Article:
HOA industry using anti-harassment rules to keep residents at bay

But industry advocates don’t seem to care about stopping abusive behavior of boards and their hired professional agents

By Deborah Goonan, Independent American Communities

As a follow up to yesterday’s post about proposed legislation in Florida, with the intent to curb bullying and harassment in association-governed communities, I am featuring several articles from other states and from Canada. All of these articles illustrate the challenge of making reasonable rules for the community association setting, and highlight difficulties of enforcing rules without being selective, excessively punitive, or chilling legitimate discussion of controversial issues.


The first featured article is written by an attorney from New Jersey for board members of association-governed communities. Read his suggested policy resolutions. Do you agree with all of them?

In principle, these may seem like reasonable rules. Certainly, the association would like to prevent physical assault or discrimination that creates liability for a fair housing lawsuit.

But, following these recommended guidelines, could an owner or tenant be sanctioned or fined for sending an email about a legitimate maintenance issue to management at 2 AM? What, exactly, is defined as coarse language? It seems that just about any complaint could be deemed “likely to cause an annoyance.”

And slapping an owner or resident with a violation notice or penalty for “failing to come to order” at a meeting can easily be abused if the board would simply rather not hear about an ongoing, unresolved issue.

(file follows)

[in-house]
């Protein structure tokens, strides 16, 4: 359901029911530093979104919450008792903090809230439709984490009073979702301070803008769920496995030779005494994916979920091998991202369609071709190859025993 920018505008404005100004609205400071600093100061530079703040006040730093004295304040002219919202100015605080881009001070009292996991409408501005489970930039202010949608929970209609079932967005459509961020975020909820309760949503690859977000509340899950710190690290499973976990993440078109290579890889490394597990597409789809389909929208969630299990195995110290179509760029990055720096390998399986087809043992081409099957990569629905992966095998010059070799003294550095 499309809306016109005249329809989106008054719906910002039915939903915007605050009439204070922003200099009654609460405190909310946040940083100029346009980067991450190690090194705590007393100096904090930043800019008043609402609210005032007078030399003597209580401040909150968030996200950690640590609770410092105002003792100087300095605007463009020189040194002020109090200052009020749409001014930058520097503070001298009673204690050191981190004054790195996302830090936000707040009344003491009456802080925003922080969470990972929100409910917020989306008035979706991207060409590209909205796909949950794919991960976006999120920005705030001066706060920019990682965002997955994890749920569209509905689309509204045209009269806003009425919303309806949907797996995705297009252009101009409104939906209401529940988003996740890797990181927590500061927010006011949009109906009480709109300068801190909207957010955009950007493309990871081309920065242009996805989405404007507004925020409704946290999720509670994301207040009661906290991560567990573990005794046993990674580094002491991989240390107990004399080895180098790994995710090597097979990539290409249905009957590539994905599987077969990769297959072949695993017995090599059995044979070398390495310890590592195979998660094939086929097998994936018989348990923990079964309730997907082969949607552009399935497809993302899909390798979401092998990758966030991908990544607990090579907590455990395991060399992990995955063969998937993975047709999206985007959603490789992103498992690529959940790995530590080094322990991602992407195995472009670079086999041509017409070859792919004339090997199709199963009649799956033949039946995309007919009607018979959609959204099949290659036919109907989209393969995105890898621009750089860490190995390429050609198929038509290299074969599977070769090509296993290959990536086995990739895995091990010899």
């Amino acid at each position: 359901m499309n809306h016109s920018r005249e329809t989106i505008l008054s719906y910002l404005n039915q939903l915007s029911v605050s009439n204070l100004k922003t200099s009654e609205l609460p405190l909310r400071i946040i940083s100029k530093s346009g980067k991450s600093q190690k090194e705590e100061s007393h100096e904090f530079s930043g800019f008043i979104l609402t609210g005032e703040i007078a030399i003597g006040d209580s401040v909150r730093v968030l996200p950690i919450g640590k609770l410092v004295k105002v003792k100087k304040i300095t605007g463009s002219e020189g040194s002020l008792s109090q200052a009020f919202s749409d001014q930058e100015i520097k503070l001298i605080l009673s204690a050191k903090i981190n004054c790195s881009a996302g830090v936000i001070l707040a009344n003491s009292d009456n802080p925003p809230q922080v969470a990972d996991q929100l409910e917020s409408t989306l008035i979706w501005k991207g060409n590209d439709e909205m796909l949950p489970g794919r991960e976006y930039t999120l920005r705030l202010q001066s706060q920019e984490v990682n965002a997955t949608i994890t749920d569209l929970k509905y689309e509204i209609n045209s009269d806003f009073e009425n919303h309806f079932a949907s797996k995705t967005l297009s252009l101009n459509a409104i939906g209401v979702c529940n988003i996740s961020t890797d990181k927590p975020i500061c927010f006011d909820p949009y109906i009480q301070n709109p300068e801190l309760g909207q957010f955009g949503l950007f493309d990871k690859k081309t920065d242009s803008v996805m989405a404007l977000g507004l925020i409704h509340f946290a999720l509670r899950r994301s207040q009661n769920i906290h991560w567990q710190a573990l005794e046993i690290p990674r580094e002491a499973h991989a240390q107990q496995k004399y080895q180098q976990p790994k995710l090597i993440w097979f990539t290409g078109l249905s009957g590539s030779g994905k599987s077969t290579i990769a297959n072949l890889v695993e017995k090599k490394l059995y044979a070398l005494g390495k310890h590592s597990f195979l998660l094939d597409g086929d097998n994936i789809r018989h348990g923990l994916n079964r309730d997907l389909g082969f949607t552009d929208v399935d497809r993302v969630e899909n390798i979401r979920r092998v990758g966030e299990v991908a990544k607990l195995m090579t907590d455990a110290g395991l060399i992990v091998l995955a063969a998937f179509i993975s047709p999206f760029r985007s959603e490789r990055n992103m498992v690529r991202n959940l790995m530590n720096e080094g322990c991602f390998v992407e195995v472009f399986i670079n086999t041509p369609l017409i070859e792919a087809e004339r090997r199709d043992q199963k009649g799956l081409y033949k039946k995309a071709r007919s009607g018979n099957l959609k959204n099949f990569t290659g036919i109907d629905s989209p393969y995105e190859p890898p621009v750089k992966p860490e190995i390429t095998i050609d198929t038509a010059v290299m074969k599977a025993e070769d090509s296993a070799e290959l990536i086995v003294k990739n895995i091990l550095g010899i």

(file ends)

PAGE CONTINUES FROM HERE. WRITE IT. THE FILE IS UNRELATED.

Addressing Harassment Issues in Community Associations
Blog New Jersey Law Blog

Stark & Stark


Boards should consider adopting or amending a Policy Resolution to address harassment. Such Resolution should address untoward, disruptive, and inappropriate communications between residents, unit owners and board members. Harassment can be defined so as to substantially mirror N.J.S.A. 2C:33-4 as follows:

A person commits a petty disorderly person’s offense if, with the purpose to harass another, he does any of the following:

Makes or causes to be made, a communication or communications anonymously or at extremely inconvenient hours, or in offensively course language, or any other manner likely to cause annoyance or alarm. Such communications may be deemed to have been made either at the place where it originated or at the place where it was received.

Subjects another to striking, kicking shoving or other offensive touching, or threatens to do so.

Engages in any other course of alarming conduct or of repeatedly committed acts with purpose to alarm or seriously annoy such other person.

Acts with a purpose to intimidate an individual or group of individuals because of race, color, religion, gender, handicap, sexual orientation or ethnicity.

Additionally, a unit owner or resident commits harassment by failing to come to order when requested at a Board or member meeting.

Read more:



Hint: if you do a Google search on HOA or condo harassment, you will find at least a dozen articles written by attorneys for board members, with the primary emphasis on how to deal with difficult owners and residents. Most of these fail to mention that sometimes it’s the HOA board member(s), manager, or even the HOA attorney engaging in harassment of owners and residents.


Here’s an example from California. In this case, according to the condo owner, the board passed a vague and over-broad rule creating a $200 fine for harassment of authority figures (board and committee members) and vendors contracted by the association. But notice that nothing in the rule prohibits a board member, manager, or vendor from harassing an owner or resident.

Vanitzian explains why the new rule is bound to do more harm than good.

This HOA speech-chilling anti-harassment rule is fraught with problems

Donie Vanitzian, LA Times (California)